If you are facing a divorce, it is very likely that you have a lot of work ahead of you and that it is going to take some time before that divorce is finalized (What Happens After Your Divorce is Finalized?). This is where temporary orders come in. These orders delineate how you and your divorcing spouse will proceed in the interim between filing for divorce and finalizing your divorce, and they represent critical decisions that set the tone for how your divorce is likely to proceed.
What Role Do Temporary Orders Play
The divorce process can be lengthy, and many couples do not continue to live together throughout that process. As such, you will need to establish all of the following:
- Who will the kids stay with (when and where)?
- Who will be paying for what?
- Who will remain in the family home? (Read more: Keeping Your Home after Divorce)
If one of you is the primary breadwinner and the other stays home with the children, you may have to set up child support and spousal maintenance for the interim (if the stay-at-home parent no longer has full access to family funds.
Hammering Out Temporary Orders among Yourselves
You do not have to go before the court to obtain your temporary orders. In fact, you and your divorcing spouse can hammer them out between yourselves – with the help of your respective divorce attorneys. Your attorney will help ensure that you obtain terms that protect you and your children's rights and will allow you to move forward toward divorce with the necessary resources and arrangements. If negotiations between your attorneys do not resolve the issues, mediation very well may.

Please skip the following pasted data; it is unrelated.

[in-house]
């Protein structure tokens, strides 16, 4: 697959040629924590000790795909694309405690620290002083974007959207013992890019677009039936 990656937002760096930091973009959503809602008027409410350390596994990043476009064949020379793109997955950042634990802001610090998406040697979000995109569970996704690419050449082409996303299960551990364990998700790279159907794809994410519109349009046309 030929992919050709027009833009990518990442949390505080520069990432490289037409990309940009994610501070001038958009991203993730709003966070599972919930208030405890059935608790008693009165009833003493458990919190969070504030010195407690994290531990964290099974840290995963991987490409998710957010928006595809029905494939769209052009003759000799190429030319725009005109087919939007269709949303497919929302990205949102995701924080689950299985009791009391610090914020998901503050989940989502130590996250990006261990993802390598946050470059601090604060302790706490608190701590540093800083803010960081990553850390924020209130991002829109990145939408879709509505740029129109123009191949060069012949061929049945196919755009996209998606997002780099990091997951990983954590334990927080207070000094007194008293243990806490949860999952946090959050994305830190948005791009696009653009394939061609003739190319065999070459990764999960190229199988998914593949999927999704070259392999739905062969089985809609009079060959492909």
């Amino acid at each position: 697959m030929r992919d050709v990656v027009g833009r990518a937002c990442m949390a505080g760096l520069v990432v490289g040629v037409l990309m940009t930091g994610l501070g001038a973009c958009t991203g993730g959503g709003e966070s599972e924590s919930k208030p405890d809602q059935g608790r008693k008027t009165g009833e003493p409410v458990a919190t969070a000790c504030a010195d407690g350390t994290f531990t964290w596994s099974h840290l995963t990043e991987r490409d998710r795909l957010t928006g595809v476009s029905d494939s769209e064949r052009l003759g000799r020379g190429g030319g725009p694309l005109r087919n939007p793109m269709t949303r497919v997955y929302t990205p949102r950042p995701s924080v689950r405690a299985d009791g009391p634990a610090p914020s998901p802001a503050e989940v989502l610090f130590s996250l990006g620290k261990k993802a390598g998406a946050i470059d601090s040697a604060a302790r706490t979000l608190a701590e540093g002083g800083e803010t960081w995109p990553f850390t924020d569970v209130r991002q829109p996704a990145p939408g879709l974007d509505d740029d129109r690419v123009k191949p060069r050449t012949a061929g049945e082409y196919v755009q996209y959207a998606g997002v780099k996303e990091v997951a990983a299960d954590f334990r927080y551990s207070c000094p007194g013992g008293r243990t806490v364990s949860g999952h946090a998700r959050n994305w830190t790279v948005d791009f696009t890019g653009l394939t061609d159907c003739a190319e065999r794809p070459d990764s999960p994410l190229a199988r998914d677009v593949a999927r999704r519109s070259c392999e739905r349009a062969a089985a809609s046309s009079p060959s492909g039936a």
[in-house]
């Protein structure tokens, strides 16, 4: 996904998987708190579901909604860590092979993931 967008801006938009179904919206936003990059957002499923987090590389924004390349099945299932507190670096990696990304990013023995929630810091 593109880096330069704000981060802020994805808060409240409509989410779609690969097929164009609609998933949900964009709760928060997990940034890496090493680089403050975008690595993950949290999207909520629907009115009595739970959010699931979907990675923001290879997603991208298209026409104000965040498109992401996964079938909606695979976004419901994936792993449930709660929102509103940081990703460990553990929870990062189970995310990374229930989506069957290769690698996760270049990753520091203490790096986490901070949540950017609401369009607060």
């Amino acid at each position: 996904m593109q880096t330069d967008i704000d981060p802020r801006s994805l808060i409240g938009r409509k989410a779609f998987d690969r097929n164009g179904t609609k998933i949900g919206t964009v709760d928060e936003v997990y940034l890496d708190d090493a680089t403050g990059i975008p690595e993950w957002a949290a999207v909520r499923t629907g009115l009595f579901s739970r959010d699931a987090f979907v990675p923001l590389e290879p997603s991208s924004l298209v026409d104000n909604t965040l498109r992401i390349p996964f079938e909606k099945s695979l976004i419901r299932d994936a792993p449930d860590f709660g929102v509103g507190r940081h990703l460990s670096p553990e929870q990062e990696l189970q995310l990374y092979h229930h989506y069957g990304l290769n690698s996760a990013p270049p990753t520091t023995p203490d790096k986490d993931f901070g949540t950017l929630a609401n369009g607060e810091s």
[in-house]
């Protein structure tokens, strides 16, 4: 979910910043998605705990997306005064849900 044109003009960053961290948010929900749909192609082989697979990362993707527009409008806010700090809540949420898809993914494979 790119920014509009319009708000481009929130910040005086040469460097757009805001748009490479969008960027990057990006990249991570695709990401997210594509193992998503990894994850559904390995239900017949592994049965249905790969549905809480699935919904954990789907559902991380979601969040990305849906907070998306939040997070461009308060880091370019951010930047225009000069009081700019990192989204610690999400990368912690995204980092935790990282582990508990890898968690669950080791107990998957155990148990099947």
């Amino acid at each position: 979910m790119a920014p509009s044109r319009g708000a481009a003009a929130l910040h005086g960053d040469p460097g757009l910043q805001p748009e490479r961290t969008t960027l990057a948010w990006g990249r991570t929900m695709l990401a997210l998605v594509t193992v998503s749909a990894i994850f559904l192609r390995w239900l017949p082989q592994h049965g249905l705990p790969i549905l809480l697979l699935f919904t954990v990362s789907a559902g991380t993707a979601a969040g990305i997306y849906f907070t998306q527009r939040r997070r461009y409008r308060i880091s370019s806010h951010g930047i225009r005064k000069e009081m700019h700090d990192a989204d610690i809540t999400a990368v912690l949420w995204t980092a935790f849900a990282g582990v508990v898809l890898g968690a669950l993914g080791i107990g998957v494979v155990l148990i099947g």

Going Before the Court
If you simply cannot come to terms that you can both agree to, you will need to take up the issue with the court via a temporary orders hearing. At this hearing, you cede your decision-making power to the court, which is a roll of the dice. There is simply no way of knowing how the judge will rule on the matters you bring before him or her. Your temporary hearing will be very much like a divorce hearing, and you should prepare accordingly.
With matters that relate to children, which many heard at temporary orders hearings do, the court always rules on what it considers to be in the best interest of the children involved. The glitch is that the judge cannot possibly understand your children’s unique needs the way you do as their parent. In other words, if at all possible, it is in everyone’s best interest to hammer out temporary orders between yourselves. A spouse who refuses to cooperate, however, can make this nearly impossible.
Discuss Your Case with an Experienced Attorney Today
Temporary orders are very important to your ability to move forward toward a divorce that works for you. Attorney Brett Pritchard at The Law Office of Brett H. Pritchard in Killeen is committed to applying his very considerable experience and resources to negotiating for temporary orders that are favorable to you. For more information, please do not hesitate to contact or call us at 254-501-4040 today.